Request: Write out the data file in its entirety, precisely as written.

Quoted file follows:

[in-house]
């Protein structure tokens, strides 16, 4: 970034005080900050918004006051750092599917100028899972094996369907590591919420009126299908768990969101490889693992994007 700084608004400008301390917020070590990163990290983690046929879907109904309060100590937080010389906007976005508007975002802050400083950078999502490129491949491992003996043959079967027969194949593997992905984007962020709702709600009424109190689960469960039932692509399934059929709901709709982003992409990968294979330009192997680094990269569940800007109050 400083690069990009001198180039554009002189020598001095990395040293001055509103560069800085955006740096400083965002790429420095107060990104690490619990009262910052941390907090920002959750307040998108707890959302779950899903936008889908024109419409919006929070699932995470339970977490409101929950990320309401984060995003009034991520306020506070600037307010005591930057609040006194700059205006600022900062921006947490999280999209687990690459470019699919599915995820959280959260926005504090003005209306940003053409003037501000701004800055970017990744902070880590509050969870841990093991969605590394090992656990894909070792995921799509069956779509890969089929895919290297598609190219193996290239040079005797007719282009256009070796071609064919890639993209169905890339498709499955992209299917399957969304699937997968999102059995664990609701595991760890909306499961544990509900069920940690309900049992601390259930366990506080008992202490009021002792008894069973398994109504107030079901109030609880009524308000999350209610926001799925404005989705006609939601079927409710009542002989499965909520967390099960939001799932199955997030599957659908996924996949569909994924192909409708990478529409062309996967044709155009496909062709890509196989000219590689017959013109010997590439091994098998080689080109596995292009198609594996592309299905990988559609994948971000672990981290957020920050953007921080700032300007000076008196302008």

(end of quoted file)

[in-house]
């Protein structure tokens, strides 16, 4: 970034005080900050918004006051750092599917100028899972094996369907590591919420009126299908768990969101490889693992994007 700084608004400008301390917020070590990163990290983690046929879907109904309060100590937080010389906007976005508007975002802050400083950078999502490129491949491992003996043959079967027969194949593997992905984007962020709702709600009424109190689960469960039932692509399934059929709901709709982003992409990968294979330009192997680094990269569940800007109050 400083690069990009001198180039554009002189020598001095990395040293001055509103560069800085955006740096400083965002790429420095107060990104690490619990009262910052941390907090920002959750307040998108707890959302779950899903936008889908024109419409919006929070699932995470339970977490409101929950990320309401984060995003009034991520306020506070600037307010005591930057609040006194700059205006600022900062921006947490999280999209687990690459470019699919599915995820959280959260926005504090003005209306940003053409003037501000701004800055970017990744902070880590509050969870841990093991969605590394090992656990894909070792995921799509069956779509890969089929895919290297598609190219193996290239040079005797007719282009256009070796071609064919890639993209169905890339498709499955992209299917399957969304699937997968999102059995664990609701595991760890909306499961544990509900069920940690309900049992601390259930366990506080008992202490009021002792008894069973398994109504107030079901109030609880009524308000999350209610926001799925404005989705006609939601079927409710009542002989499965909520967390099960939001799932199955997030599957659908996924996949569909994924192909409708990478529409062309996967044709155009496909062709890509196989000219590689017959013109010997590439091994098998080689080109596995292009198609594996592309299905990988559609994948971000672990981290957020920050953007921080700032300007000076008196302008």